Since the election, many are looking closely at the Trump family’s business ventures. Some are curious and others, such as technology and marketing specialist Shannon Coulter, encourage boycotting Trump-affiliated products.
CB Insights identified a number of private investments in several tech companies made by members of the Trump clan:
His Kids’ Tech Startup Ventures
Ivanka Trump, along with a number of Silicon Valley venture capitalists and angel investors, financially backed Spring (shopspring.com) an e-commerce site where consumers can purchase products directly from brands and designers.
Trump’s son-in-law, Jared Kushner, invested in both Kickstarter and Hot Potato, a platform that allows watching live events in real time (it was acquired by Facebook in 2010).
Kushner also invested in his own real estate tech startup Cadre,“a technology-enabled investment platform that connects qualified individuals and institutions to fully vetted, compelling real estate investment opportunities,” according to the company’s website.
Donald Trump’s brother, Robert, was an angel investor in iFollo—a social media platform for sharing photos and videos of celebrity sightings.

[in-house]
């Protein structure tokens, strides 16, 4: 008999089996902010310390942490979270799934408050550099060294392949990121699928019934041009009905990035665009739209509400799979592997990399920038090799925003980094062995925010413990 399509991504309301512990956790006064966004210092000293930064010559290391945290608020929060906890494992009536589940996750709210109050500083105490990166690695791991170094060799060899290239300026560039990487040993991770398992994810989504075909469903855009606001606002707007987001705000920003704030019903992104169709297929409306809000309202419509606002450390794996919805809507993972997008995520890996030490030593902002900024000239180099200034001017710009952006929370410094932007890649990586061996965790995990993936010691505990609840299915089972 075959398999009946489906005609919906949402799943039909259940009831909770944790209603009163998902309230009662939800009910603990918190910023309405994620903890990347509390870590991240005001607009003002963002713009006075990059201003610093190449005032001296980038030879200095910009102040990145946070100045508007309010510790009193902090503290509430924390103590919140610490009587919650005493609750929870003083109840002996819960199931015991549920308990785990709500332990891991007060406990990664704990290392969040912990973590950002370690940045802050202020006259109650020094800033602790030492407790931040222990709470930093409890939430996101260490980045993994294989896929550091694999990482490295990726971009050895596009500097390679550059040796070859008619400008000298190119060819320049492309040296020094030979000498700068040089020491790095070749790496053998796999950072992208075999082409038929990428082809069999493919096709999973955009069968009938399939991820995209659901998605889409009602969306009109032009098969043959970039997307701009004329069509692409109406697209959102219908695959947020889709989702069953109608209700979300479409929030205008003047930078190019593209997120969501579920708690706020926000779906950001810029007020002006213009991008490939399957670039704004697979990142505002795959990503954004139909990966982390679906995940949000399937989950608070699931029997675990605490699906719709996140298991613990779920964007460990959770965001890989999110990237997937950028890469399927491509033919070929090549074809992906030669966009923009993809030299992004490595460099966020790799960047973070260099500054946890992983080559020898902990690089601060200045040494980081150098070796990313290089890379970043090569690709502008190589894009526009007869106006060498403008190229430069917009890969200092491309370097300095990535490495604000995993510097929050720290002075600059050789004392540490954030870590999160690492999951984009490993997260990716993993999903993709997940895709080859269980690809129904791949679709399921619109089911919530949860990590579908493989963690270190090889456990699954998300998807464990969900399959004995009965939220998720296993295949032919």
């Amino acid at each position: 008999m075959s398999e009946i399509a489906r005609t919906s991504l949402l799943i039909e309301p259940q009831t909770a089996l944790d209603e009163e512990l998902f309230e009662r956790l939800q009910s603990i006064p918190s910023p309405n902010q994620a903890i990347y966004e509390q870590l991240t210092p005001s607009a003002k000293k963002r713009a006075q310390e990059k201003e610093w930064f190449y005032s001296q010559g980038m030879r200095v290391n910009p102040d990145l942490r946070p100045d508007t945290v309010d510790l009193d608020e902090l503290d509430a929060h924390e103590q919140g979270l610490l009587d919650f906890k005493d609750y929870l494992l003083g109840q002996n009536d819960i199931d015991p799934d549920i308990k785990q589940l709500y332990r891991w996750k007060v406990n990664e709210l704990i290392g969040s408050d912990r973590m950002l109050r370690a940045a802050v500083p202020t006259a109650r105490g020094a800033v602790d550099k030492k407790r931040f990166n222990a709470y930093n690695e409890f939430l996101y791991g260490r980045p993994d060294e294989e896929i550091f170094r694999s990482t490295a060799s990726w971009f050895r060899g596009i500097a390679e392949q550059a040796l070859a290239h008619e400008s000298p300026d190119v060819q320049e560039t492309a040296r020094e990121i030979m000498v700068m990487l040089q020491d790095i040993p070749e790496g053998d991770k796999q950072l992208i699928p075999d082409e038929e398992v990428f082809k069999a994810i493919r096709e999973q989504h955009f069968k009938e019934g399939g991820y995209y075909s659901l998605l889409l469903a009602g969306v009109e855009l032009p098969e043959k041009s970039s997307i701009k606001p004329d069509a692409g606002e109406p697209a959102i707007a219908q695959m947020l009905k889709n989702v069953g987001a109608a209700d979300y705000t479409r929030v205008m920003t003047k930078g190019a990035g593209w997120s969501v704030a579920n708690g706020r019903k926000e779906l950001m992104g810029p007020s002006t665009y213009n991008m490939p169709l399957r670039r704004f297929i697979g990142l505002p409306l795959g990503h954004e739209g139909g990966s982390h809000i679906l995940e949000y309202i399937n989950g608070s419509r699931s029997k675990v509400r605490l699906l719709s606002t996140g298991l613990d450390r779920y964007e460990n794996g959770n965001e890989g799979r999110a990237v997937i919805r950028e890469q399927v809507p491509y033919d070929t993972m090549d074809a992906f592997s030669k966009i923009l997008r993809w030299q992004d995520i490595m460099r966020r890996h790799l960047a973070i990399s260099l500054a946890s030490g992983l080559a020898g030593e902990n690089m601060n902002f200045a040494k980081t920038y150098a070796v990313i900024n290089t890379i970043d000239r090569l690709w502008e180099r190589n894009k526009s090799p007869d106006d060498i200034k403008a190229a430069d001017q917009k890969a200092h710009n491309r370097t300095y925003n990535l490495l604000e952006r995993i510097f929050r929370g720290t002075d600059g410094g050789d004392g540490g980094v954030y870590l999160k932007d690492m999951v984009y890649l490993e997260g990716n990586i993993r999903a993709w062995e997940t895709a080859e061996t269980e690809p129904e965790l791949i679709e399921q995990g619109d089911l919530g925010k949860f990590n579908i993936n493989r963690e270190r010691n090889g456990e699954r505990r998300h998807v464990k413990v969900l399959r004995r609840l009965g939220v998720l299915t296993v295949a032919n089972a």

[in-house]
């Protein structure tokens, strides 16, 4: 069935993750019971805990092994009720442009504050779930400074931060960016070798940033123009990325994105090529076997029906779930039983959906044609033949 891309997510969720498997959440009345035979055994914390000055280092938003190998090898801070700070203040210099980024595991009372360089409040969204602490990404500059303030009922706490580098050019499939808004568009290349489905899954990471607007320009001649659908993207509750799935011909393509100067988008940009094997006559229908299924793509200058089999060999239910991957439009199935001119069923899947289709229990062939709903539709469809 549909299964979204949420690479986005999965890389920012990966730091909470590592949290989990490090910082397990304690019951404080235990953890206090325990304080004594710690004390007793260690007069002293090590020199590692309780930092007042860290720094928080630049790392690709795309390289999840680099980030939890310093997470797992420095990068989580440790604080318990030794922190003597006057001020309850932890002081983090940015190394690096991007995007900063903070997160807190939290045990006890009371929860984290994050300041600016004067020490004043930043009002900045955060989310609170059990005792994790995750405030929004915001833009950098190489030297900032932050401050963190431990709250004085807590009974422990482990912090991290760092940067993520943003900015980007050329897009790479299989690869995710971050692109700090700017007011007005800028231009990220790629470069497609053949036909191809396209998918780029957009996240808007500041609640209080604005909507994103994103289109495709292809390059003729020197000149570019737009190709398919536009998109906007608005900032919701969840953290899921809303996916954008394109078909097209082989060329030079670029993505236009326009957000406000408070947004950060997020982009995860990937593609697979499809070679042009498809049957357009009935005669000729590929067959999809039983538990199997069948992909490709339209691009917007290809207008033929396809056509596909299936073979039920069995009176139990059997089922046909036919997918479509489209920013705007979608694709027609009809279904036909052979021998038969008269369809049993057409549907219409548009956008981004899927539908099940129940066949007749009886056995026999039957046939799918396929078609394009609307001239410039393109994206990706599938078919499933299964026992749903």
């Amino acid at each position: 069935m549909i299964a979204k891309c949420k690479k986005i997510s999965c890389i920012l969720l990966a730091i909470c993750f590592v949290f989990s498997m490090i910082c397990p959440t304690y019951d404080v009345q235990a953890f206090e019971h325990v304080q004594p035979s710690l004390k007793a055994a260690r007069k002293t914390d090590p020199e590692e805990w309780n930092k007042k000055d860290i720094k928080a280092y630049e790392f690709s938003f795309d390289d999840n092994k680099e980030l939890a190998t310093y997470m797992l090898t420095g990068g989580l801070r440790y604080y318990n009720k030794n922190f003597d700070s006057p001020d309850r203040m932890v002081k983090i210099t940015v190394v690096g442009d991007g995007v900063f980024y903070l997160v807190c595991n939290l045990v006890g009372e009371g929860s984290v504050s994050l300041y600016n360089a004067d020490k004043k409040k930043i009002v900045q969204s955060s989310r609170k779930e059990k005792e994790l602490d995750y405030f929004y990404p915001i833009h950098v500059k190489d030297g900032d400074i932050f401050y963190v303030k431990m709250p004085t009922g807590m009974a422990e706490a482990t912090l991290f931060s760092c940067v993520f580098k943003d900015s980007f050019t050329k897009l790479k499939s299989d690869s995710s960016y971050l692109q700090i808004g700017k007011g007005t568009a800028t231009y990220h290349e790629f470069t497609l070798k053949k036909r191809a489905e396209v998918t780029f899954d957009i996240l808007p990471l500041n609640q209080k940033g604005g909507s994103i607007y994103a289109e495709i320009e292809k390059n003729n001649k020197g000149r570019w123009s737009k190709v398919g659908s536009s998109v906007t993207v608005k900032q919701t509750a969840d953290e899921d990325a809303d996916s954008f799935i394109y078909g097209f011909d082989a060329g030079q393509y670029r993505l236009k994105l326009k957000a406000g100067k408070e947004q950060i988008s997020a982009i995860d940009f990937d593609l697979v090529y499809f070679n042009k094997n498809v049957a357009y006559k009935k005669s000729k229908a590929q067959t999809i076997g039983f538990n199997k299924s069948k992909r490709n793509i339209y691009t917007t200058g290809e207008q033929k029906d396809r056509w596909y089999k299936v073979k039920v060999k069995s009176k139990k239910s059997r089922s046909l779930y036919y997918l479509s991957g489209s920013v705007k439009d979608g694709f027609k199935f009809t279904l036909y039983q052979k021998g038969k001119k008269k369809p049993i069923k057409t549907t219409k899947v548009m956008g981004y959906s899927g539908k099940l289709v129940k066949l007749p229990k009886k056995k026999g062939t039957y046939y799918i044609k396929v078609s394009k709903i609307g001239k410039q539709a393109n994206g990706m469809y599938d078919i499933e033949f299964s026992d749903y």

Ivanka is involved with a slew of e-commerce sites to sell her clothing and accessories including Amazon, 6pm.com, Bluefly, Jet.com, Overstock, Wayfair, and Zappos according to Coulter.
PayPal founder Peter Thiel’s support of the President-elect has been quite public and fervent. Thiel is said to have joined the transition team to tap the new president into Silicon Valley and other U.S. tech hubs.
Support From Other Brands
Coulter also lists several non-tech company heads that have publicly supported Trump— and the list may surprise some.
Dieting guru Jenny Craig co-hosted a Trump fundraiser. The CEOs of MillerCoors beer company, Yuengling Beer, and the president of the UFC, also endorsed or raised funds for the President-elect.
New Balance sneakers raised eyebrows after Matthew LeBretton, New Balance’s vice president of public affairs, told the Wall Street Journal, “The Obama administration turned a deaf ear to us and frankly, with President-elect Trump, we feel things are going to move in the right direction,” in response to the Trans-Pacific Partnership trade agreement, which the company opposes.
New Balance has attempted to distance itself from the new president after news that it was being touted as “the official shoe of white people,” by Neo-Nazis.